This home is on 1,000 acres of woods, meadows, marshland and an orchard built in 1845 by Simon Powel. The home has seen death: 2-year-old Lizzy Powel was the youngest to die and Ruben Bailey, a caretaker, was poisoned with rat poison by a son-in-law. Checking into the history of the manor, I found that Simon's grown son had also died in the home. He had a leg injury received in the civil war.
Our experience here was an interesting one. The activity overall was mild and residual. However, a team member distinctly felt a cold blast of air past her face and shortly after felt a touch on her hair.
The sounds we picked up were a mix of footsteps, including a double set following a team member through a room on the 2nd floor. Each step he took was followed by a duplicate set. Footsteps were heard going down the main staircase.
One perplexing thing we encountered was that even spread out, sounds, taps, and other noises seemed to come from other unoccupied parts of the house. We would change rooms and go to what we thought was the source, only to hear other sounds back where we came from.
I distinctly heard a man speaking on the 1st floor, but it was very difficult to pick up. We also heard echoing thuds or booms coming from the house and confirmed it wasn't coming from outside.
Thornhaven is a peaceful place despite the deaths. We believe the spirits have found peace, but may come out every so often to occupy themselves with visitors.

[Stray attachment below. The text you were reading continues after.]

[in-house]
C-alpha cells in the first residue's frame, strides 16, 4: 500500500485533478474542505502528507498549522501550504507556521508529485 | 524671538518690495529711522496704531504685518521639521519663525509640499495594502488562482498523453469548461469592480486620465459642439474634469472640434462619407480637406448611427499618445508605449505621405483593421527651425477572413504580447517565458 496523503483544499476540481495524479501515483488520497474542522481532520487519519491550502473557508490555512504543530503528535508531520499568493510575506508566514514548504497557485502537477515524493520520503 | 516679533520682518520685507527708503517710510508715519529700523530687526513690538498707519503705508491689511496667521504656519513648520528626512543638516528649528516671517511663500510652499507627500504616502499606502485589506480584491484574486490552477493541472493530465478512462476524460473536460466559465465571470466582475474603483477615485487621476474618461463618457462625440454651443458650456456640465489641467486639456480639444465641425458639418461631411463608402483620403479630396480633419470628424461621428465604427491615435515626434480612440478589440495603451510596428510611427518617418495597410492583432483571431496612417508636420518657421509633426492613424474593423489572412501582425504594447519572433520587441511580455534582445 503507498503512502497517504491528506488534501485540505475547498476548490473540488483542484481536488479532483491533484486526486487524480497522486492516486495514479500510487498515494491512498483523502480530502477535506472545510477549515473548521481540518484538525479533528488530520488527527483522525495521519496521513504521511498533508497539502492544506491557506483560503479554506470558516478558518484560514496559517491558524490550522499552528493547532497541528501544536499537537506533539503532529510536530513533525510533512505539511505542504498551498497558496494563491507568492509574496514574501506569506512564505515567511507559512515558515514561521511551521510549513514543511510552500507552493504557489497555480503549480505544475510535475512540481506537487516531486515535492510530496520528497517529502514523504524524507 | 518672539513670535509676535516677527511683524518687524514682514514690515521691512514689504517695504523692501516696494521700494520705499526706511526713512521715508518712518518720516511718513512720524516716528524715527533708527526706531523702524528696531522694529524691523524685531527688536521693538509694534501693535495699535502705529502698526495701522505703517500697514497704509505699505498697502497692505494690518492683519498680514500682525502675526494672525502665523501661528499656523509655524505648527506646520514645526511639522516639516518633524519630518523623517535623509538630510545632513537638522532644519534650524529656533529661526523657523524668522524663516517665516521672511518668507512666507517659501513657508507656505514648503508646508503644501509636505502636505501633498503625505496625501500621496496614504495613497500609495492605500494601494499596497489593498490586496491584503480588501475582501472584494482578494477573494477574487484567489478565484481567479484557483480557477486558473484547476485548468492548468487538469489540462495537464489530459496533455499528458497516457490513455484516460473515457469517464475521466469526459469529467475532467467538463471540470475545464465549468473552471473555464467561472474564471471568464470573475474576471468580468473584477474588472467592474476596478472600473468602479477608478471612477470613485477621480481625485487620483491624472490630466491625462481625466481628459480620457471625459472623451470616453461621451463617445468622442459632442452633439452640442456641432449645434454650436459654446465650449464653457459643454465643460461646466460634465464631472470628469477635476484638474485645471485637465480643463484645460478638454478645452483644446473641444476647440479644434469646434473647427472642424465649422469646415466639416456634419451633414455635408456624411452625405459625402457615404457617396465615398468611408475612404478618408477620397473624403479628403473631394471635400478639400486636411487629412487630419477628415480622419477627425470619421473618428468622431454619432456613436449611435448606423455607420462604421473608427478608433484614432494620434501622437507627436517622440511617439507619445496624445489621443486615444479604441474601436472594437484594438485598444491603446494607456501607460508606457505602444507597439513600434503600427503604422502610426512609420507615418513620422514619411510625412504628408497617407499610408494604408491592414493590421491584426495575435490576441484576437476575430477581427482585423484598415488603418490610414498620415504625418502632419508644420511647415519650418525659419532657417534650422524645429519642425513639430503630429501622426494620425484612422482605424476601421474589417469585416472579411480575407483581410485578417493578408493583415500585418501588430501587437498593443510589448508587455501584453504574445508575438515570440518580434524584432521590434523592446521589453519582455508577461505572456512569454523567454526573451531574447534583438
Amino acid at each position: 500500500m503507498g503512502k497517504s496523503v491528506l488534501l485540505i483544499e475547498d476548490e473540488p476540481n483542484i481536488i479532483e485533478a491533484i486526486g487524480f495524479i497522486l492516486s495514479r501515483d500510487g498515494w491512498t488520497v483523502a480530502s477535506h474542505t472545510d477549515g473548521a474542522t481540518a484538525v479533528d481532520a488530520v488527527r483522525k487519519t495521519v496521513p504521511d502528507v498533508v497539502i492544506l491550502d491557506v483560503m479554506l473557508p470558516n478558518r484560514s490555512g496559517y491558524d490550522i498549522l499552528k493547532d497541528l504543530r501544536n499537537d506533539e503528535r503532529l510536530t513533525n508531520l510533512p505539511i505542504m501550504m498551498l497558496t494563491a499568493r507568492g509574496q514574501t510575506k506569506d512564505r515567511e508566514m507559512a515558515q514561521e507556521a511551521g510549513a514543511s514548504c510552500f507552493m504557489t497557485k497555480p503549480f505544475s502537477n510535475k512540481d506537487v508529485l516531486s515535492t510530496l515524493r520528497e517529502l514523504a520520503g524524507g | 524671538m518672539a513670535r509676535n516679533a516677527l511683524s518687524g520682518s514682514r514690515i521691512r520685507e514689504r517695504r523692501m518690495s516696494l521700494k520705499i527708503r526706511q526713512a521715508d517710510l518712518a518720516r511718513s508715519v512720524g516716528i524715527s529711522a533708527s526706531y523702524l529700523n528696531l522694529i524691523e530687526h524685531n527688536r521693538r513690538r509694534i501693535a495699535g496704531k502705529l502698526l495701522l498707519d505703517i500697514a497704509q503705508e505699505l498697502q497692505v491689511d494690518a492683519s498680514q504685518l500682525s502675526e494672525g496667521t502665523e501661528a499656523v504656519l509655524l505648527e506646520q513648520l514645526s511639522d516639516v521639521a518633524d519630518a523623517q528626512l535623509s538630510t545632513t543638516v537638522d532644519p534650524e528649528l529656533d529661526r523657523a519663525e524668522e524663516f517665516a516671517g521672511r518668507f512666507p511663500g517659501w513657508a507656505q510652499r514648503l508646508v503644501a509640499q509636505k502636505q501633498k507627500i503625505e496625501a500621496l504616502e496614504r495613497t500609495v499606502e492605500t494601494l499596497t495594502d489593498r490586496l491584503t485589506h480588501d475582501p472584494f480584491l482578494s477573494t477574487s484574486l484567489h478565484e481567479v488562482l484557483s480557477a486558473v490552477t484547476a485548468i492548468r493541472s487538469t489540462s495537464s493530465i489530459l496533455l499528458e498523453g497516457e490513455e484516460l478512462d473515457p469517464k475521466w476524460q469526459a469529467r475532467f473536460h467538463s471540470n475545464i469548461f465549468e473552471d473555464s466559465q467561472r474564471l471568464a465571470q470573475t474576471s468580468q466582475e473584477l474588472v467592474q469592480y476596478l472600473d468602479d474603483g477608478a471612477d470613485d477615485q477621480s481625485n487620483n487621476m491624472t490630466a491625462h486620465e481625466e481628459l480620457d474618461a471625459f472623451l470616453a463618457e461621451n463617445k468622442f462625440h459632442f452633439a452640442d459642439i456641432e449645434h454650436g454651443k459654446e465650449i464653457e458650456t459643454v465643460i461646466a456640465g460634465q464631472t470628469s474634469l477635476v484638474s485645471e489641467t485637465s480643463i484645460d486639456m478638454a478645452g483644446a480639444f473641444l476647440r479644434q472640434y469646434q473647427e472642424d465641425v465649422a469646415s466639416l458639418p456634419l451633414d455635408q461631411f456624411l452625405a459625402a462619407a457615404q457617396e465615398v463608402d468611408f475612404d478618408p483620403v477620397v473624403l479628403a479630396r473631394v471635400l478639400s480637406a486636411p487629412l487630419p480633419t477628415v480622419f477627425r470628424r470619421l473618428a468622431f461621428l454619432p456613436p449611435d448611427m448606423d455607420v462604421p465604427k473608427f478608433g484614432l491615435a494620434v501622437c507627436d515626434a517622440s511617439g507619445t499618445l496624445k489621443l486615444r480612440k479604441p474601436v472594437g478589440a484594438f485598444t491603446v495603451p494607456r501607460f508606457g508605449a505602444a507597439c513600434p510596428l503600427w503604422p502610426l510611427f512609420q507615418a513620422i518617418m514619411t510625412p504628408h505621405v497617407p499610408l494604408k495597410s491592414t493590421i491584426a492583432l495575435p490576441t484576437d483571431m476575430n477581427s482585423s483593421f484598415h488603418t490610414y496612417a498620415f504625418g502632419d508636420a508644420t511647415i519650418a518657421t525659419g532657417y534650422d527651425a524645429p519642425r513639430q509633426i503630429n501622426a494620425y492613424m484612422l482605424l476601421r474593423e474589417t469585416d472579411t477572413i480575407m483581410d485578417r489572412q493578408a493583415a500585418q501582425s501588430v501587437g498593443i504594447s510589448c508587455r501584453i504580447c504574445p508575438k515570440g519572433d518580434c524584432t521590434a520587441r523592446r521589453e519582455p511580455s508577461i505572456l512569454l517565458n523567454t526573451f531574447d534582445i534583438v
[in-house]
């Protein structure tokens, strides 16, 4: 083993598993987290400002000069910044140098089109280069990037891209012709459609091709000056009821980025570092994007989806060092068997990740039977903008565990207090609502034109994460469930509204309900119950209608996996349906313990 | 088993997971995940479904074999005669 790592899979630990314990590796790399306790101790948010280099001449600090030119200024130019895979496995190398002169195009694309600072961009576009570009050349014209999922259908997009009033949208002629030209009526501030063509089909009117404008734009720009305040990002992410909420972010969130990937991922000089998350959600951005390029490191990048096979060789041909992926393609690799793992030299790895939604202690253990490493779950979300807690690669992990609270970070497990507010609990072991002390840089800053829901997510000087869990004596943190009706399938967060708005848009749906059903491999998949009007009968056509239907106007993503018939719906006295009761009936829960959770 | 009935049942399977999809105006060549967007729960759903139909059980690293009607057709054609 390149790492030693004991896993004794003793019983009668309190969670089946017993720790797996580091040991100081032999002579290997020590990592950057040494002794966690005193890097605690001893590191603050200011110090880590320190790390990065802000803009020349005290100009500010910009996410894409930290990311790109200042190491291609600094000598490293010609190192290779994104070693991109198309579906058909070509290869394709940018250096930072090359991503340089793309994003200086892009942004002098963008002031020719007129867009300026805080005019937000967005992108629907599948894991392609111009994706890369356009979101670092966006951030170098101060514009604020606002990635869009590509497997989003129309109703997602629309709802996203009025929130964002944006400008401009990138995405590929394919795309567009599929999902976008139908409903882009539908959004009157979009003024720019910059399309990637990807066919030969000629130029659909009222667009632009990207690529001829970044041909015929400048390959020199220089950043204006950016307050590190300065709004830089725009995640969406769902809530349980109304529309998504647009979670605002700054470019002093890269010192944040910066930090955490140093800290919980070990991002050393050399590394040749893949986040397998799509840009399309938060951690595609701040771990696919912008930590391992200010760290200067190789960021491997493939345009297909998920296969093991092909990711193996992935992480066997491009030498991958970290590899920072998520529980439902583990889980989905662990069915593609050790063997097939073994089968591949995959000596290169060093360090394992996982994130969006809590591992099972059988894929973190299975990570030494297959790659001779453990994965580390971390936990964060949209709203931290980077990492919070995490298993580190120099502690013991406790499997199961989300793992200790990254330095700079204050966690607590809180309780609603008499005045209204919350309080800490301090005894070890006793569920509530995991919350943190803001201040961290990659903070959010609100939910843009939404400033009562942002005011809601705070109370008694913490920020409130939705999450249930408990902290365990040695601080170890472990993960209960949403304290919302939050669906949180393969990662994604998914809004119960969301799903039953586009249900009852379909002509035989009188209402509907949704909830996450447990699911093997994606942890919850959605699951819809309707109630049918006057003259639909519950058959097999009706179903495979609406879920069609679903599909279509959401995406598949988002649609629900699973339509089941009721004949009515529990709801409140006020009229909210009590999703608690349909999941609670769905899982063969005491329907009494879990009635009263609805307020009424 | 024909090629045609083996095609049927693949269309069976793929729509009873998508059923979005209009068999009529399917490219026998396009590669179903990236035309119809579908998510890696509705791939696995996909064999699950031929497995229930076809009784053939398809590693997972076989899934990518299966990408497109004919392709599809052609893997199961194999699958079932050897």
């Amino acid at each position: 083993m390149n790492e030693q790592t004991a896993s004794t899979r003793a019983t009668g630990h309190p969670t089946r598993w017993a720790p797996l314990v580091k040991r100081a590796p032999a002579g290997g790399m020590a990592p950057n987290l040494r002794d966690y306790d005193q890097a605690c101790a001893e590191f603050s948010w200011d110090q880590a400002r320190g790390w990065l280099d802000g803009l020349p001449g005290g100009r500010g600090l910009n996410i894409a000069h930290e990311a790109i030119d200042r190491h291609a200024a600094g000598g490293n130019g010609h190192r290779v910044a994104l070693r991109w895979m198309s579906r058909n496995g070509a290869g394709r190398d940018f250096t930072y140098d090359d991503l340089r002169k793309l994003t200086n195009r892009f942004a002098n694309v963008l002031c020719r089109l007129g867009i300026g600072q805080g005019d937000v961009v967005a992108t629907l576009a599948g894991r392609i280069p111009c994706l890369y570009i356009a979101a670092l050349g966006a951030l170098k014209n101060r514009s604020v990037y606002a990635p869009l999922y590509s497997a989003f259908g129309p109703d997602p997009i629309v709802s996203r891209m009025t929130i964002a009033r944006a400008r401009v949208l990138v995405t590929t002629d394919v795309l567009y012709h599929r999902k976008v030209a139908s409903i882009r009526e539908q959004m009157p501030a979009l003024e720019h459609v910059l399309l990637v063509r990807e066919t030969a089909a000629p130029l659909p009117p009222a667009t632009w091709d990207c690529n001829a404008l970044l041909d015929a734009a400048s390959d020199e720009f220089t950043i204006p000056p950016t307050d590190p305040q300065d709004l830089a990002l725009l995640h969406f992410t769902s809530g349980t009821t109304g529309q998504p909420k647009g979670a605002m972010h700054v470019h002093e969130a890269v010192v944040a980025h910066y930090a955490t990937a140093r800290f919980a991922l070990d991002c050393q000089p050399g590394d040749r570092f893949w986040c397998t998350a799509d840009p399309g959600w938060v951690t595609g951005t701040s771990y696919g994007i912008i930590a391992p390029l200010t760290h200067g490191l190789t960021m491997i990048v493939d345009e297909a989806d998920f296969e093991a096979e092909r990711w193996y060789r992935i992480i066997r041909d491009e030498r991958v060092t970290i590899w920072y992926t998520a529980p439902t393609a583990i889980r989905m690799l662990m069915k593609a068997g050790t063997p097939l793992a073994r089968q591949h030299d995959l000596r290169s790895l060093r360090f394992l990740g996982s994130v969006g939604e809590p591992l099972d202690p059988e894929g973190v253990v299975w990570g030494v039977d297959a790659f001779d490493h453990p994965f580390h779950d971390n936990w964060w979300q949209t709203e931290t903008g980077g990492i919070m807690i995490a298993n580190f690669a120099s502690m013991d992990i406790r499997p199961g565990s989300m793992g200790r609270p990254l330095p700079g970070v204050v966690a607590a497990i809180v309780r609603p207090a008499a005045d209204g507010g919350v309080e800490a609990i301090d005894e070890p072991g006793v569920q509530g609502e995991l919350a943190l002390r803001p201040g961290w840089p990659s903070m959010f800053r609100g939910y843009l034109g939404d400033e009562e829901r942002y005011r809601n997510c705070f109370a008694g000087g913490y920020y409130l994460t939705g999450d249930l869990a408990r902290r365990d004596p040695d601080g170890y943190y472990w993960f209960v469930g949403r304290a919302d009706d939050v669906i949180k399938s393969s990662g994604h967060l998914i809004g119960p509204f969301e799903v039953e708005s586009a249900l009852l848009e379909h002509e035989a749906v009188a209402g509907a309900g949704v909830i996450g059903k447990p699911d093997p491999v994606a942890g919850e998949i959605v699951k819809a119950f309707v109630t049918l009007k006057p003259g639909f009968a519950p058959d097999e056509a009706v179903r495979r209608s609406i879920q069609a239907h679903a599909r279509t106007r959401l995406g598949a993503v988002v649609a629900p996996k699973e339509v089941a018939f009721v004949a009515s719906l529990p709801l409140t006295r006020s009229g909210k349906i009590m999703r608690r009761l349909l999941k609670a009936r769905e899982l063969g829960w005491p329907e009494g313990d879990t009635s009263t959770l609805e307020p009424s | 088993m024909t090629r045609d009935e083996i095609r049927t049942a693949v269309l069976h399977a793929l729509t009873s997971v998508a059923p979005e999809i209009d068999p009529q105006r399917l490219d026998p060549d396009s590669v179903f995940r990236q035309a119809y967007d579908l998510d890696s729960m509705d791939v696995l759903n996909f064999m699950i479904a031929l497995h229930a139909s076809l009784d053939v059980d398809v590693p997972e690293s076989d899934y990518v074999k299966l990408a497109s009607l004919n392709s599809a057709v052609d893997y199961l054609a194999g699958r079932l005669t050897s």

Although we didn't see anything visible, I would certainly conclude that from what we all heard and experienced, Thornhaven Manor is haunted indeed.
The video and music convey this sense of mysterious and lonely vibe of the house.
On May 24th, 2014, Thornhaven Manor posted the following on their Facebook page.:
"An emotional and eventful night. I am always so surprised to hear groups tell me that the things they have experienced here are greater than any place they have ever been. Tonight one investigator came out extremely shaken from not only seeing something enter the room but had a horrific experience of sadness projected onto her of their suicide by hanging in the basement. I have never seen someone so upset explaining what happened to them inside Thornhaven."
Again, it's interesting how so many can experience nothing, yet some experience so much. It's also interesting how this appeared following a re-run of the Thornhaven Manor episode of Ghost Adventures.
Is this by choice? Is the investigator wanting the experience so badly that they actually create it? Many of these locations state that drugs and alcohol are not permitted. yet there is nothing preventing any one of these people from going tripping their heads off, having an experience, and believing the house is haunted. I'm not accusing this particular investigator of doing that, but how are we to determine which of these experiences are legitimate and which ones are forced? What is to prevent anyone who owns a piece of "haunted" property to make spectacular claims in order to generate revenue? I'm not saying that Thornhaven Manor is doing this, but posting a sensational story on FB is a great way to get more people to come and spend their money. What is possibly in the house that would project a suicide on to a visitor? To my knowledge, TH isn't that type of haunt. Is it?
All of these locations can boast and make spectacular claims, but none of them have actually posted real documented evidence. In this case above, there is no possible way to record a "feeling". Without documentation, I'm afraid, they're all just good ghost stories and nothing more.